Canada plans to phase out two neonic pesticides

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Canada plans to phase out two neonic pesticides


The Canadian Government is planning to phase out two types of neonicotinoid pesticides it says have been linked to deaths of aquatic insects and bees.

Health Canada’s Pest Management Regulatory Agency (PMRA) said it would phase out, over three to five years, the outdoor use of thiamethoxam, made by Syngenta AG, and clothianidin, made by Bayer AG.

PMRA said that the measure will have an initial 90-day consultation period, with a final decision due to be reached in late 2019.

It is also looking to decide on a third neonic, Bayer’s imidacloprid, and whether to phase it out by the end of this year.

Meanwhile, the U.S. is reviewing neonics and plans to seek public comment on proposed action next spring, a spokesperson for the U.S. Environmental Protection Agency told Reuters.

In April EU countries backed a proposal to ban almost all outdoor use of neonics, while in June 2017 a large European study was published which found that exposure to treated crops reduced the overwintering success of honeybee colonies.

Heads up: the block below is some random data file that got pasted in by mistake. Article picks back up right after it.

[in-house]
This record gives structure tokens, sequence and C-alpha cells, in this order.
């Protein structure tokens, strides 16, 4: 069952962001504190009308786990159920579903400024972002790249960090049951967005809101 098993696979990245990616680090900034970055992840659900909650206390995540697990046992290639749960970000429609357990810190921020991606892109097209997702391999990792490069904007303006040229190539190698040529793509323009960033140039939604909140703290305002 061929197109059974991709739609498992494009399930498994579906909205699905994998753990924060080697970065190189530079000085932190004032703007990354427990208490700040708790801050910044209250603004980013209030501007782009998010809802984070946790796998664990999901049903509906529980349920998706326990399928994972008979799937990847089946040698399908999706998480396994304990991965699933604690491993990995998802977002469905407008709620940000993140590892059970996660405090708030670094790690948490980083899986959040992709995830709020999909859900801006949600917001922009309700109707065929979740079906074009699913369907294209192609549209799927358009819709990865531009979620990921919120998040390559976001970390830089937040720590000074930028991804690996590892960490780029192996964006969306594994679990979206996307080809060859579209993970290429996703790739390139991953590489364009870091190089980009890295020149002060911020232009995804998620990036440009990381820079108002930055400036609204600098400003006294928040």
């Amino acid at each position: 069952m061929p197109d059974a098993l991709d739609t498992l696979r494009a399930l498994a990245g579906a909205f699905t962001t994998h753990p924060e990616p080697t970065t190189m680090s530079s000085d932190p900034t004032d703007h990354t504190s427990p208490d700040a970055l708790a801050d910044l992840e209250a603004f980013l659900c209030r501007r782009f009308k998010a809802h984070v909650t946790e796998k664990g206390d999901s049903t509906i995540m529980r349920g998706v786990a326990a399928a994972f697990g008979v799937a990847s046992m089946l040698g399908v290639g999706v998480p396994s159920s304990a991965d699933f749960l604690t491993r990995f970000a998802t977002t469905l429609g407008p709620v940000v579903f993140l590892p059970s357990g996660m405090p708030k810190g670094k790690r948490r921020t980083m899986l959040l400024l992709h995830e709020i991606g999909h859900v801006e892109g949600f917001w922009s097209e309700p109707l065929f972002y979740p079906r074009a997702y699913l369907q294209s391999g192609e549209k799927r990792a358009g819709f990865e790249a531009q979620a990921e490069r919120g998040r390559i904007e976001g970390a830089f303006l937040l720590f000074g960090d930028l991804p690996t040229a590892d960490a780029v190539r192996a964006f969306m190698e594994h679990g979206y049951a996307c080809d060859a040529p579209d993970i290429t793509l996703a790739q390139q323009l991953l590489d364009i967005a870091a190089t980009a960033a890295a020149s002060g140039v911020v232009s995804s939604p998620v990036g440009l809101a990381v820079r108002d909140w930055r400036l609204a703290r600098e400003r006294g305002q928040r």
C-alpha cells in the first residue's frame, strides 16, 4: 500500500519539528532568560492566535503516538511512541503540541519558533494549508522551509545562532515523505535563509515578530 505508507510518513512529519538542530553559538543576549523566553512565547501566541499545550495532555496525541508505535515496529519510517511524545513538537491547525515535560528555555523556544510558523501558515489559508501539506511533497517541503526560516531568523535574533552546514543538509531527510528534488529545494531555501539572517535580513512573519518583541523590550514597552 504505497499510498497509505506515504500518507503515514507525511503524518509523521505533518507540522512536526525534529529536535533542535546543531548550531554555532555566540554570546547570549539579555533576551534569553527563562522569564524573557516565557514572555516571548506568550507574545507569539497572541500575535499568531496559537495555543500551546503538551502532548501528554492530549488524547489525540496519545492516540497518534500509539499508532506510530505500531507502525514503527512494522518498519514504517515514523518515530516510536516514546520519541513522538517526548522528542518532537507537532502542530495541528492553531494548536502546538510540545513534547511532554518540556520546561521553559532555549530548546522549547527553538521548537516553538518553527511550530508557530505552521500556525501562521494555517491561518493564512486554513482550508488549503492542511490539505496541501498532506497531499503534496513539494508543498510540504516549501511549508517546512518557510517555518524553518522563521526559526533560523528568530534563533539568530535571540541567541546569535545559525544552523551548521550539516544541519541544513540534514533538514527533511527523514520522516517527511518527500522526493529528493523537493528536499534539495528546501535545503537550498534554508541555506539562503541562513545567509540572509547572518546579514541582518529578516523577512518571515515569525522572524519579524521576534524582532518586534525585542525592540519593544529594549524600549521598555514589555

Alternative pesticides may pose risk for bees

In a separate development, a recent study published in Nature journal has found that sulfoximine pesticides - a potential neonicotinoid replacement - may also present a risk for bees.

The research found that bee colonies exposed to plants treated with the pesticides produced fewer female workers and had a decrease of 54% in reproductive offspring.

"Our results show that sulfoxaflor can have a negative impact on the reproductive output of bumblebee colonies under certain conditions," study researcher Harry Siviter of Royal Holloway University told the BBC.

These impairments in colony growth and reproduction are similar to those observed in comparable neonicotinoid-exposure studies, the study found.

According to the study, such similarity can be expected as “both insecticides (…) affect insects by binding to the same neurotransmitter receptors”.

"Our study highlights that stressors that do not directly kill bees can still have damaging effects further down the line, because the health of the colony depends on the health of its workforce," Dr. Ellouise Leadbeater was quoted as saying.

Sulfoximine pesticides are currently approved for use in countries including China, Canada and Australia, according to the BBC.


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